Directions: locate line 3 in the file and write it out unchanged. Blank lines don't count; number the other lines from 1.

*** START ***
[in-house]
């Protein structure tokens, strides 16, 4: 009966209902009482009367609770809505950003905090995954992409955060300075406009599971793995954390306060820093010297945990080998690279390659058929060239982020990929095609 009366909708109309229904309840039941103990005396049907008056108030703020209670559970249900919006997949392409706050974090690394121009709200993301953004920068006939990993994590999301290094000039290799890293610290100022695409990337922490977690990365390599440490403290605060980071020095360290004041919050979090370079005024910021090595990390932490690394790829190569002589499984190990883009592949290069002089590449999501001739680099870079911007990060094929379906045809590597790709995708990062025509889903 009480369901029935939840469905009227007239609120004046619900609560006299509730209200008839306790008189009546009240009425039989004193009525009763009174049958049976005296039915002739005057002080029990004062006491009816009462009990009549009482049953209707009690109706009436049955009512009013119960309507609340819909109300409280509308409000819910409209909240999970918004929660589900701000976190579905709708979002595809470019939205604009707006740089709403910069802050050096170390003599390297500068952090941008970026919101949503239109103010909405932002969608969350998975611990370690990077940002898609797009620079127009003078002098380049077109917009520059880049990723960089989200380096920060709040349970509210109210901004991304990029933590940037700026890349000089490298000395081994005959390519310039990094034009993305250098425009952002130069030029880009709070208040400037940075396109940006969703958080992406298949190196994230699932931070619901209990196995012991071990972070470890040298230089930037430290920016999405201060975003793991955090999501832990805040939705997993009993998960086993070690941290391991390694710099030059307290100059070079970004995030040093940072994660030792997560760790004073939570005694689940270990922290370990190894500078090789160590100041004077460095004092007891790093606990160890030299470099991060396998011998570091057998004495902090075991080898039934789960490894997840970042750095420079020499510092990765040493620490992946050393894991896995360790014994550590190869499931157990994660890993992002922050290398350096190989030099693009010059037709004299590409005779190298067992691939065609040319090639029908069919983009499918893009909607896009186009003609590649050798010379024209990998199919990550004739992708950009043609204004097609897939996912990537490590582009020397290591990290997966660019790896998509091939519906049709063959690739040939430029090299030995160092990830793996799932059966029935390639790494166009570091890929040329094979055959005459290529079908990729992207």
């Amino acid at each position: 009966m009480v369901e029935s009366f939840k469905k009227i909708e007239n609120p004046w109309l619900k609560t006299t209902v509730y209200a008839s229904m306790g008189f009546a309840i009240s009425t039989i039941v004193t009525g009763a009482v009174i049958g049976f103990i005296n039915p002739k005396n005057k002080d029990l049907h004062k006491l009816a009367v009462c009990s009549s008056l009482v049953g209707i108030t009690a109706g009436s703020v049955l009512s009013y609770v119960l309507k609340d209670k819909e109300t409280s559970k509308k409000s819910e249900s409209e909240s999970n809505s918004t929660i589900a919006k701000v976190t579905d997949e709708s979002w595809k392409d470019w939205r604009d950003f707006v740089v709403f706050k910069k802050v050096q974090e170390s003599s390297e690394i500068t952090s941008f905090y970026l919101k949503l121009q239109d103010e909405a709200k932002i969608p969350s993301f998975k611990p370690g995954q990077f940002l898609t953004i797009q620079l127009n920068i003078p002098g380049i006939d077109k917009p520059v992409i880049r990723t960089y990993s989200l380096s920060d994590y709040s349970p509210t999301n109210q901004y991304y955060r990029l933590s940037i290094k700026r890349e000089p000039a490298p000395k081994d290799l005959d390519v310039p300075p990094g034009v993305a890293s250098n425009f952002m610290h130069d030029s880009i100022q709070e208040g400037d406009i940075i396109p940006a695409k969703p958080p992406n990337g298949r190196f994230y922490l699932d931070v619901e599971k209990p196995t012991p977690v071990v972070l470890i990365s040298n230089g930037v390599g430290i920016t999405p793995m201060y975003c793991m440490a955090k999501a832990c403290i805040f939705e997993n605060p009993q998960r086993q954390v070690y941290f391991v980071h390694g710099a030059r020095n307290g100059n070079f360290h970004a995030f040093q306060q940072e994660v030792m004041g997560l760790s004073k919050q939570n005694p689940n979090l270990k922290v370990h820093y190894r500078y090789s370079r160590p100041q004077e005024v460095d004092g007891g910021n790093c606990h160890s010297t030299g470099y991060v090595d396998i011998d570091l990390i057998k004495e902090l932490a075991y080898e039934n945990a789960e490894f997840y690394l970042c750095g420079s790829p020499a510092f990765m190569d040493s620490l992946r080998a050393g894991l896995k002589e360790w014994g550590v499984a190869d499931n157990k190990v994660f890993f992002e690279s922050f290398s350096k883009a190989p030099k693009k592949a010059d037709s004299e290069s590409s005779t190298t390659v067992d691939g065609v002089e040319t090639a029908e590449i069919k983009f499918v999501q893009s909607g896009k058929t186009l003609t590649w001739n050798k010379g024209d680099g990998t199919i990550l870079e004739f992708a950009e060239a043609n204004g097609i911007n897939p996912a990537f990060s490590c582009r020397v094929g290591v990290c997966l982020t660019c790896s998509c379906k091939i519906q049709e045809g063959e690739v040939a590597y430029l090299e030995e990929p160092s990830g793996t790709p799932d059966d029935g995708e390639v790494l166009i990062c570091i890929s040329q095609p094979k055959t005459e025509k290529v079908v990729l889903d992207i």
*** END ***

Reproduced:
């Amino acid at each position: 009966m009480v369901e029935s009366f939840k469905k009227i909708e007239n609120p004046w109309l619900k609560t006299t209902v509730y209200a008839s229904m306790g008189f009546a309840i009240s009425t039989i039941v004193t009525g009763a009482v009174i049958g049976f103990i005296n039915p002739k005396n005057k002080d029990l049907h004062k006491l009816a009367v009462c009990s009549s008056l009482v049953g209707i108030t009690a109706g009436s703020v049955l009512s009013y609770v119960l309507k609340d209670k819909e109300t409280s559970k509308k409000s819910e249900s409209e909240s999970n809505s918004t929660i589900a919006k701000v976190t579905d997949e709708s979002w595809k392409d470019w939205r604009d950003f707006v740089v709403f706050k910069k802050v050096q974090e170390s003599s390297e690394i500068t952090s941008f905090y970026l919101k949503l121009q239109d103010e909405a709200k932002i969608p969350s993301f998975k611990p370690g995954q990077f940002l898609t953004i797009q620079l127009n920068i003078p002098g380049i006939d077109k917009p520059v992409i880049r990723t960089y990993s989200l380096s920060d994590y709040s349970p509210t999301n109210q901004y991304y955060r990029l933590s940037i290094k700026r890349e000089p000039a490298p000395k081994d290799l005959d390519v310039p300075p990094g034009v993305a890293s250098n425009f952002m610290h130069d030029s880009i100022q709070e208040g400037d406009i940075i396109p940006a695409k969703p958080p992406n990337g298949r190196f994230y922490l699932d931070v619901e599971k209990p196995t012991p977690v071990v972070l470890i990365s040298n230089g930037v390599g430290i920016t999405p793995m201060y975003c793991m440490a955090k999501a832990c403290i805040f939705e997993n605060p009993q998960r086993q954390v070690y941290f391991v980071h390694g710099a030059r020095n307290g100059n070079f360290h970004a995030f040093q306060q940072e994660v030792m004041g997560l760790s004073k919050q939570n005694p689940n979090l270990k922290v370990h820093y190894r500078y090789s370079r160590p100041q004077e005024v460095d004092g007891g910021n790093c606990h160890s010297t030299g470099y991060v090595d396998i011998d570091l990390i057998k004495e902090l932490a075991y080898e039934n945990a789960e490894f997840y690394l970042c750095g420079s790829p020499a510092f990765m190569d040493s620490l992946r080998a050393g894991l896995k002589e360790w014994g550590v499984a190869d499931n157990k190990v994660f890993f992002e690279s922050f290398s350096k883009a190989p030099k693009k592949a010059d037709s004299e290069s590409s005779t190298t390659v067992d691939g065609v002089e040319t090639a029908e590449i069919k983009f499918v999501q893009s909607g896009k058929t186009l003609t590649w001739n050798k010379g024209d680099g990998t199919i990550l870079e004739f992708a950009e060239a043609n204004g097609i911007n897939p996912a990537f990060s490590c582009r020397v094929g290591v990290c997966l982020t660019c790896s998509c379906k091939i519906q049709e045809g063959e690739v040939a590597y430029l090299e030995e990929p160092s990830g793996t790709p799932d059966d029935g995708e390639v790494l166009i990062c570091i890929s040329q095609p094979k055959t005459e025509k290529v079908v990729l889903d992207i």